2¢ - Dark dull red
Printing Method: Rotary Press
Subject: George Washington
Number issued: 87,410,000
Perforations: 11 x 10½
Scott #: 660
Issued: April 16th, 1929
40¢ - 80¢
No postmark with gum (MH)
Full perfect gum, no postmark
no trace of stamp hinge mark (MNH)
$2 - $3
#660 was issued with the following plate #'s
19430-31, 36, 47
The top image is a first day cover of #660, dated May 1st, 1929. This was the first date it was issued at the Philatelic Bureau in Washington DC. The true first date of issue was April 16th, 1929, the day it was issued in Kansas, as shown in the bottom image.
To prevent the thieves from transporting stamps out of Kansas and Nebraska and selling them elsewhere, the Post Office tried overprinting the letters Kans. on stamps slated for sale in Kansas and Nebr. on stamps that were to be sold in Nebraska. All post offices in Kansas and Nebraska received overprinted stamps except for Kansas City, Topeka, and Wichita, Omaha, and Lincoln There larger post offices were not included as security at those post offices was considered sufficient. Higher values were not included as the overprints could only be performed by rotary press.
This was an experiment, which if successful would be extended to all states. These overprints would be valid throughout the United States. However it did not prove a success as many postal workers in the USA were not aware of these overprints and would not accept them as valid postage.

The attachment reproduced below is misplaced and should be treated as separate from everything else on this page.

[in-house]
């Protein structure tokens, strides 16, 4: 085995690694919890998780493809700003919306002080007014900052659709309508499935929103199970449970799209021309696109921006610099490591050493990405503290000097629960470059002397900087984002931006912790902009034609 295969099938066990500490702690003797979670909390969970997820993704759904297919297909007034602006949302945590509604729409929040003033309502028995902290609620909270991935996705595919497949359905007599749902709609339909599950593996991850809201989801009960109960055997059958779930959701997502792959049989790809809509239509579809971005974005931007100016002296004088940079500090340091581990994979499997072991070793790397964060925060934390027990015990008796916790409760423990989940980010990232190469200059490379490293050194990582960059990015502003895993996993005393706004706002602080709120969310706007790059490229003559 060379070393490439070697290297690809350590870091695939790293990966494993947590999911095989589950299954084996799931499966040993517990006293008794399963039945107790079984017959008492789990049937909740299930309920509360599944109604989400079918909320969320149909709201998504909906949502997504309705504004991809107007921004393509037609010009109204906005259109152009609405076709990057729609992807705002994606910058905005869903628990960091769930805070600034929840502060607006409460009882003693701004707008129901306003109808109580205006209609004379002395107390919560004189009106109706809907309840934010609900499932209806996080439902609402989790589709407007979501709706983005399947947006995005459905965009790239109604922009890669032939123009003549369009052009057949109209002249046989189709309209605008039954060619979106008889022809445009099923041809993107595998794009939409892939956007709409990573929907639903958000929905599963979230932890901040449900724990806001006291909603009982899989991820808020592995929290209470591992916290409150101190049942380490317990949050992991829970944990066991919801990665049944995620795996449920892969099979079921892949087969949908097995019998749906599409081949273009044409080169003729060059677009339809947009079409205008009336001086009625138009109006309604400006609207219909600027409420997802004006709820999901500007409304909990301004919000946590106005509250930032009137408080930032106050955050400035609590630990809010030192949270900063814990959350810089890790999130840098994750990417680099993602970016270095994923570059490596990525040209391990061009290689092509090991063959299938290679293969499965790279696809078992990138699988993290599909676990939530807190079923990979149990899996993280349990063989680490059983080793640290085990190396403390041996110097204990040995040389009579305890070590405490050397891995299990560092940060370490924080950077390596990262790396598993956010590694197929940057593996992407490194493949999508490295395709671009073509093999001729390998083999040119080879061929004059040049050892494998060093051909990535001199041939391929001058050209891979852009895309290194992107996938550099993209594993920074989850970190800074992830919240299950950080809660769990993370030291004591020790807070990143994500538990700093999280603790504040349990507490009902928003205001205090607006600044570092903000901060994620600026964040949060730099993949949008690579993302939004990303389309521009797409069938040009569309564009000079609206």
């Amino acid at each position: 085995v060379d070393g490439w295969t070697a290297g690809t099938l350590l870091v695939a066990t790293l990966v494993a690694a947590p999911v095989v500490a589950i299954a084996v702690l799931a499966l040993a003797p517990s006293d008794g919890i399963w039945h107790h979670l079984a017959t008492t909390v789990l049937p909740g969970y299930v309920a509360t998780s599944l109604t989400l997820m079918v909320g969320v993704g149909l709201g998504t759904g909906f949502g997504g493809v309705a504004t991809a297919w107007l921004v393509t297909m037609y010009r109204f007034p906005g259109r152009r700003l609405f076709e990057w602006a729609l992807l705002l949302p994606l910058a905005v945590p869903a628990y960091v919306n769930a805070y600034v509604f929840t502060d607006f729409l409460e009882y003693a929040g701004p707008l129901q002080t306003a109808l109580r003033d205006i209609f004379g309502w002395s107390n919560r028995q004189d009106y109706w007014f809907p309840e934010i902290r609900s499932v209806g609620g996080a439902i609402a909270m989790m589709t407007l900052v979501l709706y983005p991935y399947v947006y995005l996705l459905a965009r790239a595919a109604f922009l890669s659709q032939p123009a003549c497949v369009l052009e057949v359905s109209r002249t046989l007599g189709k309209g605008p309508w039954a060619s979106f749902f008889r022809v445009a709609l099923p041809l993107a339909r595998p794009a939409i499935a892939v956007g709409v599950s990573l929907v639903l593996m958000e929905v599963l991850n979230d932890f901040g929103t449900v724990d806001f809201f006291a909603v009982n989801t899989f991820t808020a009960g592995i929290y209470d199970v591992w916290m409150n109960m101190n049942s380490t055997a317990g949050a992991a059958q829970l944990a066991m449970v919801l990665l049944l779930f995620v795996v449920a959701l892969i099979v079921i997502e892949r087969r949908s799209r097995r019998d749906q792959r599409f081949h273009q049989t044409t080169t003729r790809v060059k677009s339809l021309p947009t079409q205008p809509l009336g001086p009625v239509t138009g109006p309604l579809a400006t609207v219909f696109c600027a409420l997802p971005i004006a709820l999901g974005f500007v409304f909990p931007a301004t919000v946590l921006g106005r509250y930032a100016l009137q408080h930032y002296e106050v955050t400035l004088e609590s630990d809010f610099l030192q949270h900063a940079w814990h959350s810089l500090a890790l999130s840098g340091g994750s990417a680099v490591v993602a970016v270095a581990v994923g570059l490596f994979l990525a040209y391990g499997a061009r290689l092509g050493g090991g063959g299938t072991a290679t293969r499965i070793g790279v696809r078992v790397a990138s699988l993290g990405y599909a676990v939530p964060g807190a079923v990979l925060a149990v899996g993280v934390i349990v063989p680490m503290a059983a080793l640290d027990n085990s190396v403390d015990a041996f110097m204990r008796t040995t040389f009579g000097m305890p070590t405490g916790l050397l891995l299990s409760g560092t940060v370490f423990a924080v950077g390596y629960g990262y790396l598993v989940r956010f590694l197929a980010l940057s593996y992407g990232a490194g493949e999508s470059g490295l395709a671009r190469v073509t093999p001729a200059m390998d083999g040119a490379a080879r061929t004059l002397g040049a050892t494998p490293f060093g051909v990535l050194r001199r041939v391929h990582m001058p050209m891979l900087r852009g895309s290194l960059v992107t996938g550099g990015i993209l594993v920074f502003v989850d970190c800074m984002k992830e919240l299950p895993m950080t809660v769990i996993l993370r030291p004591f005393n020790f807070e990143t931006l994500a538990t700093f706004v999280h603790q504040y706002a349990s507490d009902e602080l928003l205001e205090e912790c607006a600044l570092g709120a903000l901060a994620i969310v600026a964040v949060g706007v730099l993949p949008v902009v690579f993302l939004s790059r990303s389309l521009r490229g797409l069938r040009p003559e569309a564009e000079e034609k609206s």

The overprints were commonly faked. The amateur simply used a typewriter. The professional fake was a bit more advanced. Here are some clues to a stamp having a fake overprint.
The faint ridges seen horizontally across the gum are called gum breakers. They were applied by the Bureau in order to prevent the stamps curling. Sometimes they are so faint they can only be detected by running your finger over the gum. The gum breakers on the Kansas and Nebraska overprinted stamps are 22mm apart. Which means only one gum breaker, or two if the breakers are at the very top and bottom of the gum, should be present. The example above is NOT an overprint as the gum breakers because the gum breakers should be further apart.
One of the most easily faked stamps, all one needed was a typewriter. Fortunately the period on most typewriters, at the time, was improperly aligned with the characters. The stamp above has a raised period, thereby it cannot be a genuine overprint.
An obvious forgery, the overprint is slanted, the plate number is wrong, the period is too far from the characters and the overprints are not horizontally aligned.